Neurology

Patients with neurology-related problems such as Parkinson’s disease, epilepsy, ALS, stroke and restless leg syndrome may benefit from exercise therapy that boosts function and reduces symptoms.  We begin with an initial evaluation, in which we use the diagnosis provided by your neurologist to set a starting point based on your limitations.

When prescribed properly, exercise therapy may reduce movement inhibition (via dopamine neurotransmission) while enhancing walking speed, sleep quality and overall function in patients with Parkinson’s disease (Frazzita G et al. J Clin Mov Dis 2015; Petzinger GM et al. Brain Plast 2015).  In fact, exercise therapy has been shown to positively affect numerous neurotransmitters, including glutamate, serotonin, norepinephrine and acetylcholine, all of which may enhance movement patterns (Real CC et al. Brain Res 2010; Blomstrand E et al. J App Phys Resp Environ Exerc Phys 1979; Uchida S et al. J Phys Sci 2006).

The goals in working with patients with ALS (amyotrophic lateral sclerosis) are to promote functional independence and to control symptoms.  Working with a c.h. physical therapist is usually only one component of care, because occupational therapy, speech/language pathology, respiratory therapy, a social worker and a nurse are usually also included (Carter GT et al. Phys Med Rehab Clin N Am 1998).  The stage of ALS and current limitations of the patient largely dictate the plan of care, although careful strengthening, stretching, balance training and endurance development may be effective forms of physical therapy (Carreras I et al. Brain Res 2010).

Beginning physical therapy as soon as possible after a stroke is essential to recovering as much brain and body function as possible.  Studies show that timely exercise therapy serves three main functions: detection of physical limitations, enhancing coordination and preventing further damage.  Exercise therapy may improve functional independence and quality of life while reducing potential complications and the risk of another stroke (Marsden DL et al. Neurorehab Neur Rep 2013).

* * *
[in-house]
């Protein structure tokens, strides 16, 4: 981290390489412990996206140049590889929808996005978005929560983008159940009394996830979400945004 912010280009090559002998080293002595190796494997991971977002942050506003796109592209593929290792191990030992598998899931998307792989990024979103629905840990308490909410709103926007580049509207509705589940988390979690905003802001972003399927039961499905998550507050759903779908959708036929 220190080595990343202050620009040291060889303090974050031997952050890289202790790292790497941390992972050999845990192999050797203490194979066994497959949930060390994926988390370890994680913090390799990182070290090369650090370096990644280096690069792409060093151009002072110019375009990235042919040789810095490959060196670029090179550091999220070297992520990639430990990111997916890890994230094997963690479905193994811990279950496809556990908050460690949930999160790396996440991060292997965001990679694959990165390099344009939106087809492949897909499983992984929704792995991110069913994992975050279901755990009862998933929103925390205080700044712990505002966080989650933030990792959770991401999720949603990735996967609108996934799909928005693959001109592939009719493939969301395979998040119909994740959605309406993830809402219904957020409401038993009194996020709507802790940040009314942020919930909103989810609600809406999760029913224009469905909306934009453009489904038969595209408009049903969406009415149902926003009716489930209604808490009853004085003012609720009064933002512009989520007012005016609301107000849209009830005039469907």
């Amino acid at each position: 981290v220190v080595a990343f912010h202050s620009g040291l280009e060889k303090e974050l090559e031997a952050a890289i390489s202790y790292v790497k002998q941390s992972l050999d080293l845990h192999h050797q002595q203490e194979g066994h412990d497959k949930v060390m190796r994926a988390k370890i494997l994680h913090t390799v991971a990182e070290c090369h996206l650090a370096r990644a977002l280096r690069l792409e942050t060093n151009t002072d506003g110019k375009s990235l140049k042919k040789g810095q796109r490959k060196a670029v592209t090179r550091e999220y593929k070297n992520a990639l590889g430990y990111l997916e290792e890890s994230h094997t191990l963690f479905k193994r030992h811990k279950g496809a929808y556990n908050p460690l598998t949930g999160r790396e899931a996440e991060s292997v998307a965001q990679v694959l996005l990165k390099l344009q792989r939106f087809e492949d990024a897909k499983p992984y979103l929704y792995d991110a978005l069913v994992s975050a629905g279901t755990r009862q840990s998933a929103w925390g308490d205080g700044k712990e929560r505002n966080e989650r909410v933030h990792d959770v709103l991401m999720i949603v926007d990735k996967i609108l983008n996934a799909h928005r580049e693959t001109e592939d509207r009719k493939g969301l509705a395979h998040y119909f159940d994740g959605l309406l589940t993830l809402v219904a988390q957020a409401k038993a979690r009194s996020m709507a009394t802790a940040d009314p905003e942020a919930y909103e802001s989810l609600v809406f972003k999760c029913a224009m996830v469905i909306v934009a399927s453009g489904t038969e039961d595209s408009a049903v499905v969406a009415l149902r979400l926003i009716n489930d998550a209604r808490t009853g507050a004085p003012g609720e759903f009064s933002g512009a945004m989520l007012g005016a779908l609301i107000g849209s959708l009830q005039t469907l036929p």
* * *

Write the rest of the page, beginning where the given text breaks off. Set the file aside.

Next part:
Exercise therapy has also been shown to be effective in reducing symptoms of restless leg syndrome (RLS) (Giannaki CD et al. BMC Nephrol 2013; Aukerman MM et al. J Am Board Fam Med 2006).  While including exercise therapy in the treatment of RLS is relatively new, it appears to have long and short-term benefits.

Our physical therapists work closely with your physician to ensure uninterrupted and consistent care.  Our services are covered by insurance, including Medicare and Family Care.

Let’s Talk About Neurology

We’d like to start putting together a custom plan for you. Just call or email us with your physical therapy requirements and we’ll get started today!

Call c.h. Physical Therapy at

(503) 601-9000

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